However, she has become such an iconic figure that I think that it’s easy to forget just how versatile she could be. She was ferocious in Of Human Bondage. She was poignant in Dark Victory. She was majestic in All About Eve. Even when she eventually ended up appearing in stuff like Burnt Offerings, she still managed to command the screen. Of course, nobody played evil with quite the style and power as Bette Davis at her prime. And if you ever have any doubt about that fact, I would suggest watching the 1941 Best Picture nominee, The Little Foxes.
Based on a play by Lillian Hellman, The Little Foxes is a dark Southern melodrama that takes place in 1900. The once mighty Hubbard Family has fallen on hard times. Brothers Benjamin (Charles Dingle) and Oscar (Carl Benton Reid) have inherited their father’s money and Oscar has made himself even more wealthy by marrying the poignant alcoholic Birdie (Patricia Collinge). However, when Oscar and Benjamin decide that they want to build a cotton mill, they discover that, even with their own fortunes, they are still $75,000 short.
They turn to their sister, Regina (Bette Davis). As quickly becomes obvious, Regina is a hundred times more intelligent and clever than either one of her brothers. However, because she’s a woman, Regina was not considered to be a legal heir to their father’s fortune. As a result, after his death, she was left penniless. In order to survive, Regina had to marry the wealthy but sickly Horace (Herbert Marshall). When Regina asks Horace for the $75,000, Horace refuses. He wants nothing to do with either one of her brothers.
With the reluctant help of Oscar’s son, Leo (Dan Duryea), the brothers steal the money straight from Horace’s bank account. Regina, however, finds out about the theft and schemes to blackmail her two brothers….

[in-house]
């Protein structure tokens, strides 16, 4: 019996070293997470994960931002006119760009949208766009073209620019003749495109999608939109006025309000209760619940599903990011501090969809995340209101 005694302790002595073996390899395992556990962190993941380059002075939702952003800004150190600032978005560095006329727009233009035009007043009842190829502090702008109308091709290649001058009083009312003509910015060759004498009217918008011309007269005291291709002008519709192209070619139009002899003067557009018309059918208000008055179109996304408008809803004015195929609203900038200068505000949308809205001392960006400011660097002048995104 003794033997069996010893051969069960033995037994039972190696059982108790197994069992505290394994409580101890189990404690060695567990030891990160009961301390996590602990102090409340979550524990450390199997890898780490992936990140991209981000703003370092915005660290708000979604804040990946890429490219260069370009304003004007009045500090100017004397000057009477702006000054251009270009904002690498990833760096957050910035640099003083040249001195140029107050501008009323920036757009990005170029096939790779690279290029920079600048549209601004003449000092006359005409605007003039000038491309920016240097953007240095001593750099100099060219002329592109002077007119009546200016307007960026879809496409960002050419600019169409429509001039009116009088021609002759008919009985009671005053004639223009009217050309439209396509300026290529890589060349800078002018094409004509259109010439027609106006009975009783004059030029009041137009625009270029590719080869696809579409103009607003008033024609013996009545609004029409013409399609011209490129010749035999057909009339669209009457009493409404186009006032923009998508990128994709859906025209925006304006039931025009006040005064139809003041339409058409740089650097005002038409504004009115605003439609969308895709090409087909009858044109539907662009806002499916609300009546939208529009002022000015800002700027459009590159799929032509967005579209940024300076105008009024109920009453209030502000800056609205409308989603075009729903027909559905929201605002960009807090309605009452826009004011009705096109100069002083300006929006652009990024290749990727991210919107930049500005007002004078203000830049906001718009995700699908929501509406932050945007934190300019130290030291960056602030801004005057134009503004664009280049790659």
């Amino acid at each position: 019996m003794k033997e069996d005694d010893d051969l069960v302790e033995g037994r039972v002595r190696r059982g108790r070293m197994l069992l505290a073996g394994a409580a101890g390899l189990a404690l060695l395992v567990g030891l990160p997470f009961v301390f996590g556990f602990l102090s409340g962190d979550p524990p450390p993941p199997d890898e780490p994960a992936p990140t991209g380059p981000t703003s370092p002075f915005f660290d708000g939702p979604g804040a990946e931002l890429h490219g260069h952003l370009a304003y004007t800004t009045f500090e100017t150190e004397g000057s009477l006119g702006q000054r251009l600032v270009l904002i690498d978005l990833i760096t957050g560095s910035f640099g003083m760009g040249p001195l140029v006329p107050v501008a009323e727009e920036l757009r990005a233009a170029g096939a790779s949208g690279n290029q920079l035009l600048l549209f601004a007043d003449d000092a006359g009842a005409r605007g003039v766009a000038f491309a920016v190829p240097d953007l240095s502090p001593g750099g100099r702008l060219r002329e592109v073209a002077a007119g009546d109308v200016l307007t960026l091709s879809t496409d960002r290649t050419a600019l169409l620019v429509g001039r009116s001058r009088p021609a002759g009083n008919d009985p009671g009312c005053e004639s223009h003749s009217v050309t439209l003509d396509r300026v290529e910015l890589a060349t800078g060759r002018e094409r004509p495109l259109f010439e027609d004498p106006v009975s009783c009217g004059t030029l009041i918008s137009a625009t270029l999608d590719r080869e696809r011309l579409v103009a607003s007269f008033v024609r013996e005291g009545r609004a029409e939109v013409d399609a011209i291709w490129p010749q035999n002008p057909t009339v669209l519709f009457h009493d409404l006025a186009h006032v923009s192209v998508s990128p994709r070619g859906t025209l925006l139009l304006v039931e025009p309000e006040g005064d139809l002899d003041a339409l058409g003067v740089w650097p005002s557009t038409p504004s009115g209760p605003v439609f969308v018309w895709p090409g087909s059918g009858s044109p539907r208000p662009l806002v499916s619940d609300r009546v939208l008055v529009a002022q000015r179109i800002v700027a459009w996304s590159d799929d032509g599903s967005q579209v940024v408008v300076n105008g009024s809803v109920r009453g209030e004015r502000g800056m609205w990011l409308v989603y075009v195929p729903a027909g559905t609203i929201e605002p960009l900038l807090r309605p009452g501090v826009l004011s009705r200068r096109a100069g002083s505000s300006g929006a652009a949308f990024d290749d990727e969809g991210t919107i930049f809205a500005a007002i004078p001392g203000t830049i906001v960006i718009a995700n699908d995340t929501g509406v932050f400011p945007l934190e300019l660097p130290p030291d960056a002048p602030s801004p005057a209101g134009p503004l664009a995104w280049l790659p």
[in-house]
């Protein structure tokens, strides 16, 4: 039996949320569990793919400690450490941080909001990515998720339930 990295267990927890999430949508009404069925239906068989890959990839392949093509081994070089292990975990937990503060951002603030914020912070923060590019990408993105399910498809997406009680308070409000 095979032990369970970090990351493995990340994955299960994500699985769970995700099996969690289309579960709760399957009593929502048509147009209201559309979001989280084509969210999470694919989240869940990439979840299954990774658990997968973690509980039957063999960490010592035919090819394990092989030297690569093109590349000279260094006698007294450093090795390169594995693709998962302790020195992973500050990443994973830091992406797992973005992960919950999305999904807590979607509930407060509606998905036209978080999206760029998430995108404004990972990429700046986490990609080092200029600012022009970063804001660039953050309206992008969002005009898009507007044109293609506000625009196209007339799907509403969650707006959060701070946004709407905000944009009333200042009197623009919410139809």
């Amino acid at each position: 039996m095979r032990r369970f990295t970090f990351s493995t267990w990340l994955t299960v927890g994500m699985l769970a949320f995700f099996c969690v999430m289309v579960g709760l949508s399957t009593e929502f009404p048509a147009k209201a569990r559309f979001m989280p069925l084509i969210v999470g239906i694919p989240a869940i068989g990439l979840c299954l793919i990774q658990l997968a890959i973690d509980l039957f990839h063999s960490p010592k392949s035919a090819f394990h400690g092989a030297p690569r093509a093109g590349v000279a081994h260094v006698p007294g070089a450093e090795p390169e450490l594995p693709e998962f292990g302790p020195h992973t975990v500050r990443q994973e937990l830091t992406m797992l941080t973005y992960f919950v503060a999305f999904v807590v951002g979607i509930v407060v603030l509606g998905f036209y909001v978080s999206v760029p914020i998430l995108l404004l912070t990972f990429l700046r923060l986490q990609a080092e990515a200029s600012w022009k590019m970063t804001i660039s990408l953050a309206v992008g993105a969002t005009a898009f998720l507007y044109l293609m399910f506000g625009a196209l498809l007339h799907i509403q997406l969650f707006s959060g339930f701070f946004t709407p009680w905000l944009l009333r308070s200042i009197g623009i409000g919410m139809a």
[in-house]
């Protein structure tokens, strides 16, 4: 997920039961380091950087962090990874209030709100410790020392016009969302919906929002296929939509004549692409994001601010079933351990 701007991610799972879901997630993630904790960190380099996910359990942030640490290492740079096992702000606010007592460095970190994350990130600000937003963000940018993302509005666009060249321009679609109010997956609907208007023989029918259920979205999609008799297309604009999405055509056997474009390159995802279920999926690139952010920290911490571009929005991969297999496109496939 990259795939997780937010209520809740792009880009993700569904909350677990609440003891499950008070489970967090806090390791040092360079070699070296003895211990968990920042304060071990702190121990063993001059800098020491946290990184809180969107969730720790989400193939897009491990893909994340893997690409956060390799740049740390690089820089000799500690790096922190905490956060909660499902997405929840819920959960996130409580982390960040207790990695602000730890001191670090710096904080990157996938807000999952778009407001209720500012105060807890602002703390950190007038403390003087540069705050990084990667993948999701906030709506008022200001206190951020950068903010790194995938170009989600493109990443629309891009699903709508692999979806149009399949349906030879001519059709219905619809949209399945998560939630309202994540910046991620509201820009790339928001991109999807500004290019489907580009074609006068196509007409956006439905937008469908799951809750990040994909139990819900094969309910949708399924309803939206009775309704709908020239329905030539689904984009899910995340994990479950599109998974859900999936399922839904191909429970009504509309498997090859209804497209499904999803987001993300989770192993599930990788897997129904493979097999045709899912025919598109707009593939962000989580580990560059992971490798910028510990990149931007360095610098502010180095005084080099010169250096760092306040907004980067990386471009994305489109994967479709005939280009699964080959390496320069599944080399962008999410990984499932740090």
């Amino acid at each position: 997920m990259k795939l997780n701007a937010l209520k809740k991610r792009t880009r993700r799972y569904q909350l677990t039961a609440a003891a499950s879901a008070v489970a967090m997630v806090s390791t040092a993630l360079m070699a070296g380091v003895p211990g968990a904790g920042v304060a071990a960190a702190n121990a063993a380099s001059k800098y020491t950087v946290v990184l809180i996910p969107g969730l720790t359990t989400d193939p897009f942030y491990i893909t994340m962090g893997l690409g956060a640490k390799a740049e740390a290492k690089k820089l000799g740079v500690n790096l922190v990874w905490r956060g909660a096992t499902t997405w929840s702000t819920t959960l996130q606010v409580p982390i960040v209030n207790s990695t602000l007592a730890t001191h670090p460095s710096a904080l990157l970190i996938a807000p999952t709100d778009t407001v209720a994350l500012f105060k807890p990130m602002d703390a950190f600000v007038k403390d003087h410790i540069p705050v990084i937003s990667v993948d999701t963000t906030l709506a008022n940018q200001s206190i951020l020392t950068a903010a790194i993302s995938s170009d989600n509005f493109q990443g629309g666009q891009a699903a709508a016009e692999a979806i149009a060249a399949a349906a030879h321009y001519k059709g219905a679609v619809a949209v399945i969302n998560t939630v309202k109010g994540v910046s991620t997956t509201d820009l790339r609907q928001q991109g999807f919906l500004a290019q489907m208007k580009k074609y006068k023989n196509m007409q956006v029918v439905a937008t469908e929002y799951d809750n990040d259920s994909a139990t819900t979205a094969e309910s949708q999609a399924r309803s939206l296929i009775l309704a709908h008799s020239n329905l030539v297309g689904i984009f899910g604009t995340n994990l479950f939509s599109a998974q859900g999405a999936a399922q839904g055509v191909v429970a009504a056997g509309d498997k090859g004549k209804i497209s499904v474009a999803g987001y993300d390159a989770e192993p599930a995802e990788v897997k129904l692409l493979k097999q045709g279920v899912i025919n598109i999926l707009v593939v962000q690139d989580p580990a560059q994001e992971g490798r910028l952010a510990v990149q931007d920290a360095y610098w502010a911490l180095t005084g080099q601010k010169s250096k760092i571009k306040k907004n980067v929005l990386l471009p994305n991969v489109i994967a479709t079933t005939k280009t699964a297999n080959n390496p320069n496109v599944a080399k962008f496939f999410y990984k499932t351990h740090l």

For the majority of the film, you are totally on Regina’s side. Despite the fact that Regina is ruthless and obviously taking advantage of Horace’s weakened state, you find yourself making excuses for her. Her brothers are both so sleazy and greedy and Regina is so much smarter than her idiotic siblings that the film occasionally feels like a dark comedy. It’s fun watching her get the better of them and you find yourself assuming (and hoping) that Regina will somehow be redeemed by the end of the movie.
And then it happens.
Aware of both Regina’s scheme and the fact that she never loved him, Horace announces that he’s going to change his will and he’s going to leave his entire fortune to their daughter, Alexandra (Teresa Wright, in her Oscar-nominated film debut). He also tells Reginia that he’s going to say that he lent Leo the money, which would make it impossible for her blackmail scheme to work.
It’s while they’re arguing that Horace suddenly suffers a heart attack. And as Horace struggles to climb up a staircase so that he can get his medicine, Regina calmly sits in a chair and shows not a hint of emotion as he dies. It’s such an unexpected and effective moment, largely because Bette Davis’s performance was so good that it kept both the viewer and Horace from realizing just how monstrous Regina truly was.
It’s hard to think of any contemporary actress who could so totally and believably embody a character of Regina Gibbons. It takes courage to commit so fully to playing such an evil and hateful character. Bette Davis had that courage and her performance alone makes The Little Foxes worth watching.